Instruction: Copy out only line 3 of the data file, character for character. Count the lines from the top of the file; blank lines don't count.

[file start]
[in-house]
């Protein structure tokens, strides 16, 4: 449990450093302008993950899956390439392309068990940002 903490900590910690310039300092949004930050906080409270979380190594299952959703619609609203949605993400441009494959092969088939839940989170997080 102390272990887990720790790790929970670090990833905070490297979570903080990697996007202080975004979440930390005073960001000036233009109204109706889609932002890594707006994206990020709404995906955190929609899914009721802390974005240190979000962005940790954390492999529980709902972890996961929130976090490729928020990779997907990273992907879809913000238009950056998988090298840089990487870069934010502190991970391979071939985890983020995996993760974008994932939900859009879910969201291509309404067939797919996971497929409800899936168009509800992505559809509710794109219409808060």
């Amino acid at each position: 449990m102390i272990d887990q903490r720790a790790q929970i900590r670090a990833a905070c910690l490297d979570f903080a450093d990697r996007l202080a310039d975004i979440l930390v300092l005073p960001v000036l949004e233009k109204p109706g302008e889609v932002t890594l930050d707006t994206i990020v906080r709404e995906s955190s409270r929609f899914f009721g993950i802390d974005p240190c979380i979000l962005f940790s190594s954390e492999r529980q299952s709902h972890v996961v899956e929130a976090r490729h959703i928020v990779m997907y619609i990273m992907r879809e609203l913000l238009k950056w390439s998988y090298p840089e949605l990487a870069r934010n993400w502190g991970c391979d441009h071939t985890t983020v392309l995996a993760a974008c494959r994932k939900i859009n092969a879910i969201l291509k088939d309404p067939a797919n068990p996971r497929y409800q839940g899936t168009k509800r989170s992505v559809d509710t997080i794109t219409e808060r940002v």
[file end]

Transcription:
């Amino acid at each position: 449990m102390i272990d887990q903490r720790a790790q929970i900590r670090a990833a905070c910690l490297d979570f903080a450093d990697r996007l202080a310039d975004i979440l930390v300092l005073p960001v000036l949004e233009k109204p109706g302008e889609v932002t890594l930050d707006t994206i990020v906080r709404e995906s955190s409270r929609f899914f009721g993950i802390d974005p240190c979380i979000l962005f940790s190594s954390e492999r529980q299952s709902h972890v996961v899956e929130a976090r490729h959703i928020v990779m997907y619609i990273m992907r879809e609203l913000l238009k950056w390439s998988y090298p840089e949605l990487a870069r934010n993400w502190g991970c391979d441009h071939t985890t983020v392309l995996a993760a974008c494959r994932k939900i859009n092969a879910i969201l291509k088939d309404p067939a797919n068990p996971r497929y409800q839940g899936t168009k509800r989170s992505v559809d509710t997080i794109t219409e808060r940002v």